Chipmakers Semiconductor Manufacturing International Corp. (SMIC), Hua Hong Semiconductor and Huawei, as well as equipment suppliers Naura and Advanced Micro-Fabrication Equipment Inc. China, will be among those benefiting from the policy shift, according to people familiar with the matter, writes the Financial Times' Qianer Liu.
China's move to form a closer collaboration with a select group of companies comes after Beijing shook up its tech strategy this month with the creation of a new Communist Party science commission and a reinvigorated Ministry of Science and Technology.
Under the new policy, companies will be granted additional government funding without requirements of achieving performance goals as well as more important positions in the state-backed research projects, which used to be taken by state-owned companies and academic institutes.
The shift is a hint of the failure of previous policies of massive and often ill-targeted subsidization of the semiconductor industry to build up domestic capabilities. But industry experts are concerned about the new approach and its ability to incubate technology innovation due to a lack of transparent communication between the chip industry and the Chinese government.
By just about any measure, China's digital presence is vast. The country has around 1 billion internet users and is projected to generate nearly 28% of the world's digital data annually by 2025. Its digital economy is already worth 45.5 trillion yuan ($6.6 trillion).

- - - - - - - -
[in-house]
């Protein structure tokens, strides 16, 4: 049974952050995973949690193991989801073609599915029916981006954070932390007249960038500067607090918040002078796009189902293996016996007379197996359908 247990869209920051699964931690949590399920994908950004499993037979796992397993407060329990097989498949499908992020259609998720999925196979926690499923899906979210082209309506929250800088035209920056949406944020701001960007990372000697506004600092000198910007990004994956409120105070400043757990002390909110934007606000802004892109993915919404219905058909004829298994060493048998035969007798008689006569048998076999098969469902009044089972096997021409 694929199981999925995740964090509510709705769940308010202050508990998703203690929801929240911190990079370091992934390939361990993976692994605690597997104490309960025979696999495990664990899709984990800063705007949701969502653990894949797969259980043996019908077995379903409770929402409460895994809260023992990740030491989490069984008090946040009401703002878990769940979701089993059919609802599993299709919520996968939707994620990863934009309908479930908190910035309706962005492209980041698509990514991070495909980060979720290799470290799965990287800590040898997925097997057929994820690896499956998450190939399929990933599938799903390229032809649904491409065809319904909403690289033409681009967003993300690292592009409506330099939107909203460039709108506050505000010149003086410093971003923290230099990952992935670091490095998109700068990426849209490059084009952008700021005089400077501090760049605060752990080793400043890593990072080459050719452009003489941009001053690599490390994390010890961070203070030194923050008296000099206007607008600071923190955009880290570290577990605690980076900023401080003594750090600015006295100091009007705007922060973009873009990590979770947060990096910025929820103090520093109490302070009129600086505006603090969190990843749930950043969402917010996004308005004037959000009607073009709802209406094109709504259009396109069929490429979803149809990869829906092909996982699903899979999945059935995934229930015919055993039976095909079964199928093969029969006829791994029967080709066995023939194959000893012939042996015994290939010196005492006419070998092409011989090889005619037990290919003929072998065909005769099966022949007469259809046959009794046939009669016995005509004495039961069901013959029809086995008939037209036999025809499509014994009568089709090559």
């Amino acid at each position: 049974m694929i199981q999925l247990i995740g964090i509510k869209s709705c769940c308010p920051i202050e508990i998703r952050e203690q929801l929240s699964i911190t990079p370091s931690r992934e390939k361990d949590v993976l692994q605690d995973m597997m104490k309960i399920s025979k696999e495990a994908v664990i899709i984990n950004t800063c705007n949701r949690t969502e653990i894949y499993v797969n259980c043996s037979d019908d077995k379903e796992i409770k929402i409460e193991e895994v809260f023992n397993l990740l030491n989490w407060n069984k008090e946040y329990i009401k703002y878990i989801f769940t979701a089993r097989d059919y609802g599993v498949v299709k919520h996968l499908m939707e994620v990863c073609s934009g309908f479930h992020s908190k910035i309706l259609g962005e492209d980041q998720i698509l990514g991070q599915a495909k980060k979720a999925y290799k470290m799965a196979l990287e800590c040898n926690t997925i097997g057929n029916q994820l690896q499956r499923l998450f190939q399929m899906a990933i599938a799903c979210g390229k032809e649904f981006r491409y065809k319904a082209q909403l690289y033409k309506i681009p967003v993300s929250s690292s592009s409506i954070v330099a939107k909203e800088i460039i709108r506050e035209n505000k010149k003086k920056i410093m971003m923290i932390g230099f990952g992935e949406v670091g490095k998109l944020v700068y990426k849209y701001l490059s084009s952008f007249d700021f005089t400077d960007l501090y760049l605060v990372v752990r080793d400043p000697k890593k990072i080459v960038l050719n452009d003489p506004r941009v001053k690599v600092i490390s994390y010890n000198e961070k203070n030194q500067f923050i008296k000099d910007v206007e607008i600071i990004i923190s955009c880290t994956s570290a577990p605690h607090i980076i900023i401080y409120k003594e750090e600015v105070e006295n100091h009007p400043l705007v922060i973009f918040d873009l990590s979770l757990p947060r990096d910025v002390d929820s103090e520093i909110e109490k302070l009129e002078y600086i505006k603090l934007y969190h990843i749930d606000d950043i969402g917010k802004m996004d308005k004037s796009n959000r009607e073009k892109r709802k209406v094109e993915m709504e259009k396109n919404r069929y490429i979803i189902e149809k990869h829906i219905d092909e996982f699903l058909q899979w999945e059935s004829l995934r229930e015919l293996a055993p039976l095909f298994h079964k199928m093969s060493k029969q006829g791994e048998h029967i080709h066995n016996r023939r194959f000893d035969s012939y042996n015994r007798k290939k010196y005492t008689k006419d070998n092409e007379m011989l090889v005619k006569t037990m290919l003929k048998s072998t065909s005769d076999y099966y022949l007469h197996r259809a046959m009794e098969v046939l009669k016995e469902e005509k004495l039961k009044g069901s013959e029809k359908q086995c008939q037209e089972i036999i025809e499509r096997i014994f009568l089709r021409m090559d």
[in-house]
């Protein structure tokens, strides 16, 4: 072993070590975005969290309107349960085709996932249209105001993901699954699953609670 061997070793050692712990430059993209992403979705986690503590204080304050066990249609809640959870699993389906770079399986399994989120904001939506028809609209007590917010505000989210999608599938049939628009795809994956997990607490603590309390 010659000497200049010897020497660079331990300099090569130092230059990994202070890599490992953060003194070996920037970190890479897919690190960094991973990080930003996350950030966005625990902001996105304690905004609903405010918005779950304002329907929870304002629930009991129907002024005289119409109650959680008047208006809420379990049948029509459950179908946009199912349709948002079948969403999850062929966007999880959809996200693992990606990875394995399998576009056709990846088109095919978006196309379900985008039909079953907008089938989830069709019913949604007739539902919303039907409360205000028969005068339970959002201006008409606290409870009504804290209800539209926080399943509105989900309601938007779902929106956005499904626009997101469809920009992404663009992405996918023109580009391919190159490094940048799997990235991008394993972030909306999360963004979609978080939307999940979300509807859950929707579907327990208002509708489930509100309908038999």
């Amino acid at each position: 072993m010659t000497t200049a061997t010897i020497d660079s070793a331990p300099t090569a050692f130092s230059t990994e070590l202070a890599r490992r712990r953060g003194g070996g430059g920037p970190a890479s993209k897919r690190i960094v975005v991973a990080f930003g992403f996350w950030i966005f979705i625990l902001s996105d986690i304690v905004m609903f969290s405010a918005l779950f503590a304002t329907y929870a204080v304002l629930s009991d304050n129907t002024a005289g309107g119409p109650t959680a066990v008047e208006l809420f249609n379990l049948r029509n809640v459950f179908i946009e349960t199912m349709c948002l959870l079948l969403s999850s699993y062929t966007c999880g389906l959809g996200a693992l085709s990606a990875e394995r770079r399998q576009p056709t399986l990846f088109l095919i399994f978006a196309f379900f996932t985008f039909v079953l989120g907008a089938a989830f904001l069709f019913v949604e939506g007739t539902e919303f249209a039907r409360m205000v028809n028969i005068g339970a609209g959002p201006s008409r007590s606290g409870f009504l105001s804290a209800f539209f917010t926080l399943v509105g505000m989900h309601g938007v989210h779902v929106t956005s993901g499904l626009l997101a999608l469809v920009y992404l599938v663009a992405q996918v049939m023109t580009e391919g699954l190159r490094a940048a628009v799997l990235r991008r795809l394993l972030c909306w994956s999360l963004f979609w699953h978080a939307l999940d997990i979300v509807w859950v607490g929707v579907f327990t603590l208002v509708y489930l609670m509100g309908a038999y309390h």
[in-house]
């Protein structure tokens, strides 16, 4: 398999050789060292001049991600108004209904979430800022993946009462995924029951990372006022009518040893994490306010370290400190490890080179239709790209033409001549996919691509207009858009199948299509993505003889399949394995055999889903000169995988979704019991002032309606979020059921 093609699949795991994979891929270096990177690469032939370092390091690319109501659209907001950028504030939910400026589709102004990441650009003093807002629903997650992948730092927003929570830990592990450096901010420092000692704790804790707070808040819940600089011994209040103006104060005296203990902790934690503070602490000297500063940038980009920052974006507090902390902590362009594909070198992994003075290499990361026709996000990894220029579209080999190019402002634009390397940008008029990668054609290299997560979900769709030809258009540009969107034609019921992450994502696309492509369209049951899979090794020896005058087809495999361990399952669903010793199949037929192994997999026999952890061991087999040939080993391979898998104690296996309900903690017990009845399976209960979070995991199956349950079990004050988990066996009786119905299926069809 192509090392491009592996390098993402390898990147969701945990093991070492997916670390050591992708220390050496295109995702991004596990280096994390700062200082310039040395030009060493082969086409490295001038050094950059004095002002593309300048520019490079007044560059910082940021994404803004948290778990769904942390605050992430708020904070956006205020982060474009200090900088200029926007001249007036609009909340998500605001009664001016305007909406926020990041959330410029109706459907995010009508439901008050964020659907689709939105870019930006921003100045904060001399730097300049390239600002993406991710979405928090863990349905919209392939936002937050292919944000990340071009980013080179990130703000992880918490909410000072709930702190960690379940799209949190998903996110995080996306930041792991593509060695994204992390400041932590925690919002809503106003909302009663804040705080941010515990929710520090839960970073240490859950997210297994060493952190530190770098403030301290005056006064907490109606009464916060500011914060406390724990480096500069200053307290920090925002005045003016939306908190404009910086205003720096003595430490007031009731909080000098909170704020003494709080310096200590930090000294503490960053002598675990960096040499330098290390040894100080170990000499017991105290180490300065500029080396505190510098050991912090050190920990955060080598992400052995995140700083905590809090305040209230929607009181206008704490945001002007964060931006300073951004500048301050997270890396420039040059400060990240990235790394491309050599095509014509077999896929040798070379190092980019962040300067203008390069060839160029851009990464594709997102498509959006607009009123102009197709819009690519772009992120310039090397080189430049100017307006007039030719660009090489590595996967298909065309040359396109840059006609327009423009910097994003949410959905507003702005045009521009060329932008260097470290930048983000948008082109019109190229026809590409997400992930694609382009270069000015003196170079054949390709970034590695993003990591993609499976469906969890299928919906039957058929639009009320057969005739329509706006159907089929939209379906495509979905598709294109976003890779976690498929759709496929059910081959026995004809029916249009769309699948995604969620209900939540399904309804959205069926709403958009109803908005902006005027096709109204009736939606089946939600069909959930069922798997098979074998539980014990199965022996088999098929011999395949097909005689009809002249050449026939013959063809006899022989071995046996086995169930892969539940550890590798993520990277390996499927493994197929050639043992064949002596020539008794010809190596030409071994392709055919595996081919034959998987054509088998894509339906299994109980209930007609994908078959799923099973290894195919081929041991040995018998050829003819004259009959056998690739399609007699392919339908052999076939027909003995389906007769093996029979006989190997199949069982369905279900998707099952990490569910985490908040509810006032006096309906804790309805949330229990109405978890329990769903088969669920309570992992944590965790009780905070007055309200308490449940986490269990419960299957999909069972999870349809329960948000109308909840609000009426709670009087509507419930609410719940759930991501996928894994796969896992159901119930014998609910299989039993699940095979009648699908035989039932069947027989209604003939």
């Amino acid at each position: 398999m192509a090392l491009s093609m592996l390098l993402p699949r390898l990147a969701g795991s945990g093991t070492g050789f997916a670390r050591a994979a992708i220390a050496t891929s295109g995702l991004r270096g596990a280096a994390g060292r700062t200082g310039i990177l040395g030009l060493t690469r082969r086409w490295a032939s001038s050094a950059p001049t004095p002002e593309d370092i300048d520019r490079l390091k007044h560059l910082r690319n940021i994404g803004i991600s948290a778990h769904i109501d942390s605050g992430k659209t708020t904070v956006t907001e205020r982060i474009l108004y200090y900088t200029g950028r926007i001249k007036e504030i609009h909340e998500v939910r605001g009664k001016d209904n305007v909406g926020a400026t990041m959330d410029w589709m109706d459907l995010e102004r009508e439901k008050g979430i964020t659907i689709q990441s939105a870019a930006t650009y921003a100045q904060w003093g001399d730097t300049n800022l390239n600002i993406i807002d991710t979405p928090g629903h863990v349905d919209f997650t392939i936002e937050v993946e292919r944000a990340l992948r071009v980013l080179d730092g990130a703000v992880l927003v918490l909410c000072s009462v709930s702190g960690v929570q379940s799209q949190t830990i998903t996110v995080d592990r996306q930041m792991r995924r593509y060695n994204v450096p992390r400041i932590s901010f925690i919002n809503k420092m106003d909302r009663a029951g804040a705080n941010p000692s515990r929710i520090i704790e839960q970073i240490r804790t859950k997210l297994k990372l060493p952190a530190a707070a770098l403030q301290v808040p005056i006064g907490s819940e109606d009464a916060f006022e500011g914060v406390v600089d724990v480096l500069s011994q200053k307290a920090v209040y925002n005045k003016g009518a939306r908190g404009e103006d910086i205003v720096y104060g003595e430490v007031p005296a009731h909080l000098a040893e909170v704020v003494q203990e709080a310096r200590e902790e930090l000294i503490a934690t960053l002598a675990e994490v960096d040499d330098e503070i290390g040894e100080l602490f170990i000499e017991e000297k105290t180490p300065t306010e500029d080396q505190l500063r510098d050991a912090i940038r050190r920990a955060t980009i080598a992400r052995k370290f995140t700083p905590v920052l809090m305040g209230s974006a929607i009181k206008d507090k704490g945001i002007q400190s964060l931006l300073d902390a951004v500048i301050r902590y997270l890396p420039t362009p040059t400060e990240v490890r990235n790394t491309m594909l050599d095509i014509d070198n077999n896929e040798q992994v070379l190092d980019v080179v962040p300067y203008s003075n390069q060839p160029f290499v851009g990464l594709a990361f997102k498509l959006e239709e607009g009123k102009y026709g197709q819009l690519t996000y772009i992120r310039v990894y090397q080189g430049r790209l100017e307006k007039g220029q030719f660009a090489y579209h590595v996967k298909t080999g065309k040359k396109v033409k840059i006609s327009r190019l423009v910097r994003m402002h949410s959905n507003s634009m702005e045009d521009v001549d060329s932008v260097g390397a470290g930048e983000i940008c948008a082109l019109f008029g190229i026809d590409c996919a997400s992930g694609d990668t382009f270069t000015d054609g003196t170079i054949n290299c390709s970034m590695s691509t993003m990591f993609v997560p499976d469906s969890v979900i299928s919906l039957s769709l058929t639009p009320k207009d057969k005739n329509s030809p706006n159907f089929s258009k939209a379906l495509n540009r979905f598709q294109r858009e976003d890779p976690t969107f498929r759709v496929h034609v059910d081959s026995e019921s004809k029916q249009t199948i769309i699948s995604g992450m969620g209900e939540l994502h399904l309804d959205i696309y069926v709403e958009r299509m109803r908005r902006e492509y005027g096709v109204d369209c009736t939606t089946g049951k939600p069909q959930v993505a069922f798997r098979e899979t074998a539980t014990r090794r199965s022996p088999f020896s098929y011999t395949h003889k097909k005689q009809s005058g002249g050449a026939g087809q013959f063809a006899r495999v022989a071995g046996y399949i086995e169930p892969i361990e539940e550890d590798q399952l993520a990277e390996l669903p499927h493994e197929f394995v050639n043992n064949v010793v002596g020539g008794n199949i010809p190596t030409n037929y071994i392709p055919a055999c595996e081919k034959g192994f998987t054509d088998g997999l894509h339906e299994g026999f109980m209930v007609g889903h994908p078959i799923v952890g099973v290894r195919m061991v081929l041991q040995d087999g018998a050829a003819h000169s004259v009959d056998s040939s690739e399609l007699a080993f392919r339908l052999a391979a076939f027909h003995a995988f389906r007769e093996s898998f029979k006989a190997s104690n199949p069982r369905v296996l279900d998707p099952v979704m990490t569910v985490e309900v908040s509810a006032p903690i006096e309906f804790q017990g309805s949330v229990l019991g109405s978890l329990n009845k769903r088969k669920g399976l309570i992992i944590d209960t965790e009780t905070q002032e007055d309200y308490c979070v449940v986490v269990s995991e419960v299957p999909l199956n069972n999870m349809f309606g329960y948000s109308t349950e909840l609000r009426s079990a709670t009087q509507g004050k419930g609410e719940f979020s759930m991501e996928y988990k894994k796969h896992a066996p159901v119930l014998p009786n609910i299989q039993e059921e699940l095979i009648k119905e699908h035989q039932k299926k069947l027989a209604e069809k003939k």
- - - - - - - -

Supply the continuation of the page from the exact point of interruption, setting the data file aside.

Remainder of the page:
And the Communist Party under President Xi Jinping is tightening its grip on that data, write Nikkei Asia's Cissy Zhou and Pak Yiu. Beijing unveiled its plans for stronger oversight of data, technology development, finance and society at its annual rubber-stamp parliament session that wrapped up last week.
But control was not the only item on the agenda. A new national data bureau has been tasked with harnessing China's massive data trove to keep the digital economy humming at a time of slowing investment, consumption and exports. The question now is how exactly this bureau will work.
Beijing's hard line on cryptocurrencies makes for a sharp contrast with Hong Kong's increasing embrace of the digital assets. Now, entrepreneurs from the mainland are looking to the city for opportunities in this emerging field, write Nikkei Asia's Pak Yiu and Echo Wong.
Yu Jianing, who arranges junkets for mainland startups traveling to Hong Kong, said he has signed up more than 500 investors and entrepreneurs to explore opportunities in crypto and other blockchain businesses.
"I have had many people reach out to me about establishing startups in Hong Kong, tax incentives [and] talent," Yu said.
Hong Kong's charm offensive contrasts with the tough approaches to crypto other financial capitals have taken since the collapse of FTX, once one of the world's largest exchanges. It also raises questions about whether Beijing officials approved of the moves.
"Hong Kong is likely to take the lead and be a test bed," according to lawyer Joshua Chu. "China will likely build on the Hong Kong experience and roll out one with Chinese characteristics for the mainland."